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Nature benefits in Kenya : an atlas of ecosystems and human well-being

This report provides a new approach to examining the links between ecosystems services (the benefits derived from nature) and the poor. Through a series of maps and analysis, it focuses on the environmental resources most Kenyans rely on such as soil, water, forest, rangeland, livestock, and wildlife. The atlas overlays georeferenced statistical information on population and household expenditures with spatial data on ecosystems and their services (water availability, wood supply, wildlife populations, and the like) to yield a picture of how land, people, and prosperity are related in Kenya.
The maps in chapter 3 indicate that Kenya’s annual rainfall is distributed unevenly over the land : only 15 percent of the country receives sufficient rain to grow maize and other non-drought-resistant crops, another 13 percent has more marginal rainfall sufficient only to grow selected drought-resistant crops. Open surface water is the major source of drinking water for 29 percent of Kenyan households, almost all of them living in rural areas. About 32 percent of households rely on groundwater for drinking water. The same proportion uses piped water.
Families using untreated surface water rely completely on the regulating services of ecosystems to provide uncontaminated water in sufficient quantities. Decision-makers face an increasingly difficult challenge in allocating water resources to accommodate the multitude of demands for agriculture, hydropower, tourism, industry and drinking water, while still supporting plant and animal life. To address links between poverty and lack of access to improved water supply and services will also be increasingly more important.

TitleNature benefits in Kenya : an atlas of ecosystems and human well-being
Publication TypeBook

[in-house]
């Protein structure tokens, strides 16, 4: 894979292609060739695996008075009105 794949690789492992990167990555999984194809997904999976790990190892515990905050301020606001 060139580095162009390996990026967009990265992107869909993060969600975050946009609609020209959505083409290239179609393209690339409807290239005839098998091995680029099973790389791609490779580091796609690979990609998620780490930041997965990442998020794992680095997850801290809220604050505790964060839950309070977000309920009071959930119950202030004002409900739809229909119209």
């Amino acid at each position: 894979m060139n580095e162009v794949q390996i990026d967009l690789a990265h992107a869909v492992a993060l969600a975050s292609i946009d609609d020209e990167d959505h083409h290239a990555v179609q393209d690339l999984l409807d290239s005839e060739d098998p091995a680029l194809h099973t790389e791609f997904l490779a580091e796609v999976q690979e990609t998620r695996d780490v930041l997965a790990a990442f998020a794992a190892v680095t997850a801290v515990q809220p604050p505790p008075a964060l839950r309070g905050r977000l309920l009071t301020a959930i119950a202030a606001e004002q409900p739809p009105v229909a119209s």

Year of Publication2007
AuthorsWorld Resources Institute -Washington, DC, US, Kenya. Ministry of Environment and Natural Resources -KE. Department of Resource Survey and Remote Sensing, Kenya. Ministry of Planning and National Development -KE. Central Bureau of Statistics, Alterra-ILRI -Wageningen, NL
Paginationxii, 148 p. : boxes, fig., maps, tab.
Date Published2007-01-01
PublisherWorld Resources Institute
Place PublishedWashington, DC, USA
ISSN Number9781569736425
Keywordscrop production, ecosystems, floods, kenya, livestock, mapping, poverty, sdiafr, water demand, water supply
Abstract

This report provides a new approach to examining the links between ecosystems services (the benefits derived from nature) and the poor. Through a series of maps and analysis, it focuses on the environmental resources most Kenyans rely on such as soil, water, forest, rangeland, livestock, and wildlife. The atlas overlays georeferenced statistical information on population and household expenditures with spatial data on ecosystems and their services (water availability, wood supply, wildlife populations, and the like) to yield a picture of how land, people, and prosperity are related in Kenya.
The maps in chapter 3 indicate that Kenya’s annual rainfall is distributed unevenly over the land : only 15 percent of the country receives sufficient rain to grow maize and other non-drought-resistant crops, another 13 percent has more marginal rainfall sufficient only to grow selected drought-resistant crops. Open surface water is the major source of drinking water for 29 percent of Kenyan households, almost all of them living in rural areas. About 32 percent of households rely on groundwater for drinking water. The same proportion uses piped water.
Families using untreated surface water rely completely on the regulating services of ecosystems to provide uncontaminated water in sufficient quantities. Decision-makers face an increasingly difficult challenge in allocating water resources to accommodate the multitude of demands for agriculture, hydropower, tourism, industry and drinking water, while still supporting plant and animal life. To address links between poverty and lack of access to improved water supply and services will also be increasingly more important.

NotesBibliography: p. 141-148
Custom 1824

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Disclaimer

The copyright of the documents on this site remains with the original publishers. The documents may therefore not be redistributed commercially without the permission of the original publishers.